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Gene Krupa (January 15, 1909 – October 16, 1973) was an influential American jazz and big band drummer and composer, known for his highly energetic and flamboyant style.

Eugene Bertram Krupa was born in Chicago, Illinois, the youngest of nine children in the family of Bartlomiej Krupa and Anna (née Oslowski) Krupa. His father was an immigrant from Poland, and his mother was born in Shamokin, Northumberland County, Pennsylvania; his siblings were Clarence, Eleanor, Casimir, Leo, Peter and Julius.

Krupa studied with Sanford A. Moeller and began playing professionally in the mid 1920s with bands in Wisconsin. He broke into the Chicago scene in 1927, when he was picked by MCA to become a member of "Thelma Terry and Her Playboys", the first notable American Jazz band (outside of all-girl bands) to be led by a female musician. The Playboys were the house band at The Golden Pumpkin nightclub in Chicago and also toured extensively throughout the eastern and central United States.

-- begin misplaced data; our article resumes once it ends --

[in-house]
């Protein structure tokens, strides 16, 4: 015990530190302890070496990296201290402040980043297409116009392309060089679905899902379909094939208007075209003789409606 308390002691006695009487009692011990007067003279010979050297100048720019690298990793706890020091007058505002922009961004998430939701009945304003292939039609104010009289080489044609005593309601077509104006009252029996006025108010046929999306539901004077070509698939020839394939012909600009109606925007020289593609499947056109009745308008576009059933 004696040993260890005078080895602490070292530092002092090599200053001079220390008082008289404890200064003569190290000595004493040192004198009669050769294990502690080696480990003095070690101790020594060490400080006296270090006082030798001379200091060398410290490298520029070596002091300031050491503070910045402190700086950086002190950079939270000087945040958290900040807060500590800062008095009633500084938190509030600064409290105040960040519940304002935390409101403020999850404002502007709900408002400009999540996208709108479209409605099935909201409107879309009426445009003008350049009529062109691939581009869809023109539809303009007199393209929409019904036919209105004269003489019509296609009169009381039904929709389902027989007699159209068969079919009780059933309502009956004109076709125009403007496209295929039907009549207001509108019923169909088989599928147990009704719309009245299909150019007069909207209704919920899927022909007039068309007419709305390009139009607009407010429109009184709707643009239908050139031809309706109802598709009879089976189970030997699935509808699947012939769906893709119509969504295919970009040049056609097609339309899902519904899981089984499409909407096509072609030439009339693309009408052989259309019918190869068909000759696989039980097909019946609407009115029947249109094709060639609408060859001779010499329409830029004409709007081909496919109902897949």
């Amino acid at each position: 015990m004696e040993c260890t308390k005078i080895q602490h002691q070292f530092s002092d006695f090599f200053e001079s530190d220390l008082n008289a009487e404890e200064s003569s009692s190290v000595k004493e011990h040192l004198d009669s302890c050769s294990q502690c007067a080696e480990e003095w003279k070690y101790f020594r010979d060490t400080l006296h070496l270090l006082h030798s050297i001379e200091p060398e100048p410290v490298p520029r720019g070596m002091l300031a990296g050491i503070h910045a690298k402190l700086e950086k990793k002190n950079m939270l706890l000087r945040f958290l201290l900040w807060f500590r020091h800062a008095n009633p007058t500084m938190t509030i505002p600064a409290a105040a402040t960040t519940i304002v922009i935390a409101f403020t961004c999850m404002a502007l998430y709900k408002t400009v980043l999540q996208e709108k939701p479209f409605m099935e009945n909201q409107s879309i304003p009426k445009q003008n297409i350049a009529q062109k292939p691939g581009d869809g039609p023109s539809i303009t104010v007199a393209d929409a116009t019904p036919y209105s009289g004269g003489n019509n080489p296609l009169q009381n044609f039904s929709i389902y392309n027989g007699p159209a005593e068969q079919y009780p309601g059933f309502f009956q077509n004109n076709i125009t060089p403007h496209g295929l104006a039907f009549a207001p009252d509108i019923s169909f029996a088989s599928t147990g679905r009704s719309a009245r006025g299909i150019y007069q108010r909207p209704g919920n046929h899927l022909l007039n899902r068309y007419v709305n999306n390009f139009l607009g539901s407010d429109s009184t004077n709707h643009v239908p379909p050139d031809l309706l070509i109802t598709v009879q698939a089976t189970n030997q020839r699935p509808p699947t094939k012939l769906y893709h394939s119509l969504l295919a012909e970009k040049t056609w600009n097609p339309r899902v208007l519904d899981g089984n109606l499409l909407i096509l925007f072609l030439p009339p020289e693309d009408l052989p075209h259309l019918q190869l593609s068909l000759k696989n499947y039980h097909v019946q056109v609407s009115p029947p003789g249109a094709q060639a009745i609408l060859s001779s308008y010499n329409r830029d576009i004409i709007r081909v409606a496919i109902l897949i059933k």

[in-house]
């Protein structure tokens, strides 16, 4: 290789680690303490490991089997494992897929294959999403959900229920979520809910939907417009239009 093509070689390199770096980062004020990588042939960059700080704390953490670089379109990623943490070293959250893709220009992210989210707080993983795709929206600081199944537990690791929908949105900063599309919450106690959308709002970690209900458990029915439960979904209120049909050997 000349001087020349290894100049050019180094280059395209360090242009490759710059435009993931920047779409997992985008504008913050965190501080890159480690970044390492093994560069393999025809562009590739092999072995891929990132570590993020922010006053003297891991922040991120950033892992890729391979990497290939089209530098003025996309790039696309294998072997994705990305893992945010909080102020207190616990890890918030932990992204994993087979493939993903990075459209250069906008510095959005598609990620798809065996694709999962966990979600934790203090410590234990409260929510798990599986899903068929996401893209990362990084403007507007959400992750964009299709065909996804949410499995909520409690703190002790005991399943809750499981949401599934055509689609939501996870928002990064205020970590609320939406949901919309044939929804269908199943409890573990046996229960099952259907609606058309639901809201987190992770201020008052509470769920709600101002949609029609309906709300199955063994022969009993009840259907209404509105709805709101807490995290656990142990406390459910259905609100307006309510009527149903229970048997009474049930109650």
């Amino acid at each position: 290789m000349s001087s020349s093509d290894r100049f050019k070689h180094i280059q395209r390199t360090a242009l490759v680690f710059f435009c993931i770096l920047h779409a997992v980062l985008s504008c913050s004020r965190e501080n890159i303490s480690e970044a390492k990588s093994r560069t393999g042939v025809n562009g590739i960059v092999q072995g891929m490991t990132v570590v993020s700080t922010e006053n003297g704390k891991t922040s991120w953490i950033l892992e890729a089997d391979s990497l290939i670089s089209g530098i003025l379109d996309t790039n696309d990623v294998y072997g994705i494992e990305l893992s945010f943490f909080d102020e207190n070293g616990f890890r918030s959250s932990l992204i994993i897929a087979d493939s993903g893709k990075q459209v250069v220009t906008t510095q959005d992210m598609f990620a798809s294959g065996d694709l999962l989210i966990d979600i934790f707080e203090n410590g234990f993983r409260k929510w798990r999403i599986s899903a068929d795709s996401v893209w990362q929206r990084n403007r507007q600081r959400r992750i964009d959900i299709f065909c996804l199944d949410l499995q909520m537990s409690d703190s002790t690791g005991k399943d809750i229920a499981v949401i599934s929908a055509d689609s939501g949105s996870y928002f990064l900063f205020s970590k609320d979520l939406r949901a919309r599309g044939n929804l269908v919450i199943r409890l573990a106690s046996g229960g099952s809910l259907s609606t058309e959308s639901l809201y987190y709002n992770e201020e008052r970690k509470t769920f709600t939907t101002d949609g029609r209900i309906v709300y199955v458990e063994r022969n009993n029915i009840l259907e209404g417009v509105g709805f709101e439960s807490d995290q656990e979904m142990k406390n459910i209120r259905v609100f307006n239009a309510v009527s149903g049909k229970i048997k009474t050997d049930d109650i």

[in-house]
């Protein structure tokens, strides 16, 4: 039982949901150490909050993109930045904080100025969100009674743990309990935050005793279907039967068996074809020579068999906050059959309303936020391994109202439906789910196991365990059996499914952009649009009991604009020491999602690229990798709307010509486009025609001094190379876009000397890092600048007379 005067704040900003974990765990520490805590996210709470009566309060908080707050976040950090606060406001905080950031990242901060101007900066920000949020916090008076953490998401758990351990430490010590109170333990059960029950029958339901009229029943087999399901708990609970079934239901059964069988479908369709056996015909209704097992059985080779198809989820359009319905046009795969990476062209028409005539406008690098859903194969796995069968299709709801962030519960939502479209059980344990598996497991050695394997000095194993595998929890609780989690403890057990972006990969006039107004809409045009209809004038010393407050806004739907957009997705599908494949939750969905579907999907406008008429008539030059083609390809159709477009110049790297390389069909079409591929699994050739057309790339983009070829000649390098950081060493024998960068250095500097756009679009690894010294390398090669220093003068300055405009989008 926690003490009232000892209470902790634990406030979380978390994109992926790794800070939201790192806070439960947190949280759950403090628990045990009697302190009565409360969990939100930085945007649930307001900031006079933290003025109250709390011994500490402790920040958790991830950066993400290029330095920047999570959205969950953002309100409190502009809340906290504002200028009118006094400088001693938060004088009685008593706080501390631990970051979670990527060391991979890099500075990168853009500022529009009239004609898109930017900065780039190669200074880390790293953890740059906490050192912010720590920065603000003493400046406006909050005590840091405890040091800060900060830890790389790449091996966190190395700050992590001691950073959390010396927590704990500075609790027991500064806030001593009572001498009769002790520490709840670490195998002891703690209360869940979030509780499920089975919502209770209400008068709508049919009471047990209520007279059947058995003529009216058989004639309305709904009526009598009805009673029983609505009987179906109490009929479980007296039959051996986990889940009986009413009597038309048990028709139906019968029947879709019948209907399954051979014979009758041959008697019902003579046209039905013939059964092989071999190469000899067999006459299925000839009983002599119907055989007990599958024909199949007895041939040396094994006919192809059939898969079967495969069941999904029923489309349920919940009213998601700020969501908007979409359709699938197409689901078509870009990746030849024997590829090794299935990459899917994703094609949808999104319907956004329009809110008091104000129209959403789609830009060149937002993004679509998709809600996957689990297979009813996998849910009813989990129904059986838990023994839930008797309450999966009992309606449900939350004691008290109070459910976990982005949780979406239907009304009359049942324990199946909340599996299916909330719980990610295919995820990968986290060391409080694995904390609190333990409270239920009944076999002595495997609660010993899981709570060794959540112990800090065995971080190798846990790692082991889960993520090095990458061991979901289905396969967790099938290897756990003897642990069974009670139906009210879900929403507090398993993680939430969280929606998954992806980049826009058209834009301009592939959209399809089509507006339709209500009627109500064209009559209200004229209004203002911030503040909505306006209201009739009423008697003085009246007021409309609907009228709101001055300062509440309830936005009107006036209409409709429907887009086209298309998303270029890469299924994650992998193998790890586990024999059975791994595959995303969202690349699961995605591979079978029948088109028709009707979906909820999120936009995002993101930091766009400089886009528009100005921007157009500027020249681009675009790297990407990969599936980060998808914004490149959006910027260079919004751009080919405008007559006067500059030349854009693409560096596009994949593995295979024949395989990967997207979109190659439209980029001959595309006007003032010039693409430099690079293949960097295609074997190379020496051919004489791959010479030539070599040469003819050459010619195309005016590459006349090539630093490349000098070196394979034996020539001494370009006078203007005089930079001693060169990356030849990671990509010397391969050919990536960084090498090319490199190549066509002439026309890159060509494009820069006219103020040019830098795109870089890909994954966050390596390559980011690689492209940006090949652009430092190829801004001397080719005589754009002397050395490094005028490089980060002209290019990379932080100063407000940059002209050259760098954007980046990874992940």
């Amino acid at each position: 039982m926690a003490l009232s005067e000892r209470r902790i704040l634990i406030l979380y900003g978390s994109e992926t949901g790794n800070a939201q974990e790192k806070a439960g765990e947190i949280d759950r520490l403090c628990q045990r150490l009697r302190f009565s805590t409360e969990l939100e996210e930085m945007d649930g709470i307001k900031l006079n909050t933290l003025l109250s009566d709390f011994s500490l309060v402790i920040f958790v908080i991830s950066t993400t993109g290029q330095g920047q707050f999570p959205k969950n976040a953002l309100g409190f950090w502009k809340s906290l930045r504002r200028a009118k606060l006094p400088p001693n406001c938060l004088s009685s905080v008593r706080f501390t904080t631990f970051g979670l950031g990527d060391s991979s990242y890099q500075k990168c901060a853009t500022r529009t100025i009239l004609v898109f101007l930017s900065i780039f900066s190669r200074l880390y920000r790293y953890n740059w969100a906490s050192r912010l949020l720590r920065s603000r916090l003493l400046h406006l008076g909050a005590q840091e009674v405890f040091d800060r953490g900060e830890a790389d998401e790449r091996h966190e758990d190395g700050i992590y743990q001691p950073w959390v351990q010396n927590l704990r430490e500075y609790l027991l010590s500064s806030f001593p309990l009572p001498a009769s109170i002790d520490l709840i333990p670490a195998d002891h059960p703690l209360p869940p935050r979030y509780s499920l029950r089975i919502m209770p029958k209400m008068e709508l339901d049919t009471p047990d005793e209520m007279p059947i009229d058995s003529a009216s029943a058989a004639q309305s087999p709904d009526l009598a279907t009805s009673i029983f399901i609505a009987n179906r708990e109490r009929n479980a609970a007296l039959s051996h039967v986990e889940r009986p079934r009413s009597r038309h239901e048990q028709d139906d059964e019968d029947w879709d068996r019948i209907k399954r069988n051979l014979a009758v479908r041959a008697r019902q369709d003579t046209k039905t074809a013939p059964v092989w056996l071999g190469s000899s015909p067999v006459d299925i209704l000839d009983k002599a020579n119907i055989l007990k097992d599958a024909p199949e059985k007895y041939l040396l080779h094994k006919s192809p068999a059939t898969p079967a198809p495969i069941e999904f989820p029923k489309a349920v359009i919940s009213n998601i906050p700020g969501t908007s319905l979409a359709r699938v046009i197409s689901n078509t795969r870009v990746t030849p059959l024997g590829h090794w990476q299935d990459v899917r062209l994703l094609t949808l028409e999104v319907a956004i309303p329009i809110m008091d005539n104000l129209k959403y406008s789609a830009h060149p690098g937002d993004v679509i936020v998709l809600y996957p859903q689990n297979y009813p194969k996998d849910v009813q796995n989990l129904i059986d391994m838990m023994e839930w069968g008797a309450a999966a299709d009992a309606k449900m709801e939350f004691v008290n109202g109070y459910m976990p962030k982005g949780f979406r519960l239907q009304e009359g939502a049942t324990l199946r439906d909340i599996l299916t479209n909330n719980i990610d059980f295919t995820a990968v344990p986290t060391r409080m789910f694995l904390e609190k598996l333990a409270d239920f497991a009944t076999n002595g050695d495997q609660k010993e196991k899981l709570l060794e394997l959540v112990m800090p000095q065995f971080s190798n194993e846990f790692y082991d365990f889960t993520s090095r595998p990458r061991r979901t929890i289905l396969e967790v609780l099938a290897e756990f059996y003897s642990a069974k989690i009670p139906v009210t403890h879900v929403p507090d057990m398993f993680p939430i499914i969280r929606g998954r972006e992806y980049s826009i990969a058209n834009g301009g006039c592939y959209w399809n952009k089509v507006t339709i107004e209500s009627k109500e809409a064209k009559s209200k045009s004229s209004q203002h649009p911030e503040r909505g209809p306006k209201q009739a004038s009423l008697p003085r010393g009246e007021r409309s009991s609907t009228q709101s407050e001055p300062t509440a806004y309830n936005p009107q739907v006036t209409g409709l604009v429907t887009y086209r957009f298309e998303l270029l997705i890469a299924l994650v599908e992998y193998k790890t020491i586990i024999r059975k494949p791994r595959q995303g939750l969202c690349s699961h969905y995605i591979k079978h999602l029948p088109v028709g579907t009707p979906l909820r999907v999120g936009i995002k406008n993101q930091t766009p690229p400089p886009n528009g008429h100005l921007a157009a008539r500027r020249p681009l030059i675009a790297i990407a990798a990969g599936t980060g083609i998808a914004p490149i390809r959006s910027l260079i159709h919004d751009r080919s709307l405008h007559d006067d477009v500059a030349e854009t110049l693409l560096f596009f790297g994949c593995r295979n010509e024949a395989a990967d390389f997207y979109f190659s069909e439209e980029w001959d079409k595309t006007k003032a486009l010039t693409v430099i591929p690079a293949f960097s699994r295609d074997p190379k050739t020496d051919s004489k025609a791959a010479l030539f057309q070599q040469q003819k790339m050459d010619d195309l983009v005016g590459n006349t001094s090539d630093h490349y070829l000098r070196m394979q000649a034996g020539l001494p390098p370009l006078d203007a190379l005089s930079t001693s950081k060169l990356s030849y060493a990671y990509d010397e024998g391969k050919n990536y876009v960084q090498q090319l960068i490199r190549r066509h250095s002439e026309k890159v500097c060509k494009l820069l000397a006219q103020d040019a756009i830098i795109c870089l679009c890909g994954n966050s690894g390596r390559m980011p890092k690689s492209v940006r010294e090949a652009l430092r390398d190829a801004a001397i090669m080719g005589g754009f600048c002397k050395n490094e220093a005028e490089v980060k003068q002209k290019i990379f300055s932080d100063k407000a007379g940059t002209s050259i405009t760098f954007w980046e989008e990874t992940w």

This article is licensed under the GNU Free Documentation License.
It uses material from the Wikipedia article "Gene Krupa."
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